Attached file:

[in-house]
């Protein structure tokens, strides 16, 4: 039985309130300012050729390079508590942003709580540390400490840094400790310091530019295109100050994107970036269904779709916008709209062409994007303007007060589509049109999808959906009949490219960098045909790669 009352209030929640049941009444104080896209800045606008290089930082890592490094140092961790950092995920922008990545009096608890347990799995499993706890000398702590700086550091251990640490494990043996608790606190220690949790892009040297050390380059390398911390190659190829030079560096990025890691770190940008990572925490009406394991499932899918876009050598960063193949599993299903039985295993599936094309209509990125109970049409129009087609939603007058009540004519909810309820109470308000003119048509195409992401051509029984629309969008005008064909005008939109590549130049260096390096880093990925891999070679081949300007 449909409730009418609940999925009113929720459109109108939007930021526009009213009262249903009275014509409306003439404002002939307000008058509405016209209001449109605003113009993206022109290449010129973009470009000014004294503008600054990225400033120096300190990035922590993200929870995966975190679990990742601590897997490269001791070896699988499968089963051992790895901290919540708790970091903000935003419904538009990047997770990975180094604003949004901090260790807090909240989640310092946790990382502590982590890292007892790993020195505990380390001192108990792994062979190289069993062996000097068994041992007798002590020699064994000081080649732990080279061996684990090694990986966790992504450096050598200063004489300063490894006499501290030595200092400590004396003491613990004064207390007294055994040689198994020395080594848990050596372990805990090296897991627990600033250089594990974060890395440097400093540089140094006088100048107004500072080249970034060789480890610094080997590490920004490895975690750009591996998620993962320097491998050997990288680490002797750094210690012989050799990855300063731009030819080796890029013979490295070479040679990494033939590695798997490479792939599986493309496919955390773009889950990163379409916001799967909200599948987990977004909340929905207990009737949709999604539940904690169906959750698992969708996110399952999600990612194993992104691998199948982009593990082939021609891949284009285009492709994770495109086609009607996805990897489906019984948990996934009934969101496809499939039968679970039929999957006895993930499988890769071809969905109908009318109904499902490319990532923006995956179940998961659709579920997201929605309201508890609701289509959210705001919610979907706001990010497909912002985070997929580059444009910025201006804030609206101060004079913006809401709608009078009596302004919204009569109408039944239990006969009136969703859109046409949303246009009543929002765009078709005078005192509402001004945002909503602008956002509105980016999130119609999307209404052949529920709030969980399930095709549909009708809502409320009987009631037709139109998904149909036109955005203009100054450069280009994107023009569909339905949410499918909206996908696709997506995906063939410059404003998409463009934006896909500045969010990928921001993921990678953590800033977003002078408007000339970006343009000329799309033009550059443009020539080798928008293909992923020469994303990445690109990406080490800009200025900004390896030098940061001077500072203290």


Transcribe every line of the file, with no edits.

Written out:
[in-house]
């Protein structure tokens, strides 16, 4: 039985309130300012050729390079508590942003709580540390400490840094400790310091530019295109100050994107970036269904779709916008709209062409994007303007007060589509049109999808959906009949490219960098045909790669 009352209030929640049941009444104080896209800045606008290089930082890592490094140092961790950092995920922008990545009096608890347990799995499993706890000398702590700086550091251990640490494990043996608790606190220690949790892009040297050390380059390398911390190659190829030079560096990025890691770190940008990572925490009406394991499932899918876009050598960063193949599993299903039985295993599936094309209509990125109970049409129009087609939603007058009540004519909810309820109470308000003119048509195409992401051509029984629309969008005008064909005008939109590549130049260096390096880093990925891999070679081949300007 449909409730009418609940999925009113929720459109109108939007930021526009009213009262249903009275014509409306003439404002002939307000008058509405016209209001449109605003113009993206022109290449010129973009470009000014004294503008600054990225400033120096300190990035922590993200929870995966975190679990990742601590897997490269001791070896699988499968089963051992790895901290919540708790970091903000935003419904538009990047997770990975180094604003949004901090260790807090909240989640310092946790990382502590982590890292007892790993020195505990380390001192108990792994062979190289069993062996000097068994041992007798002590020699064994000081080649732990080279061996684990090694990986966790992504450096050598200063004489300063490894006499501290030595200092400590004396003491613990004064207390007294055994040689198994020395080594848990050596372990805990090296897991627990600033250089594990974060890395440097400093540089140094006088100048107004500072080249970034060789480890610094080997590490920004490895975690750009591996998620993962320097491998050997990288680490002797750094210690012989050799990855300063731009030819080796890029013979490295070479040679990494033939590695798997490479792939599986493309496919955390773009889950990163379409916001799967909200599948987990977004909340929905207990009737949709999604539940904690169906959750698992969708996110399952999600990612194993992104691998199948982009593990082939021609891949284009285009492709994770495109086609009607996805990897489906019984948990996934009934969101496809499939039968679970039929999957006895993930499988890769071809969905109908009318109904499902490319990532923006995956179940998961659709579920997201929605309201508890609701289509959210705001919610979907706001990010497909912002985070997929580059444009910025201006804030609206101060004079913006809401709608009078009596302004919204009569109408039944239990006969009136969703859109046409949303246009009543929002765009078709005078005192509402001004945002909503602008956002509105980016999130119609999307209404052949529920709030969980399930095709549909009708809502409320009987009631037709139109998904149909036109955005203009100054450069280009994107023009569909339905949410499918909206996908696709997506995906063939410059404003998409463009934006896909500045969010990928921001993921990678953590800033977003002078408007000339970006343009000329799309033009550059443009020539080798928008293909992923020469994303990445690109990406080490800009200025900004390896030098940061001077500072203290």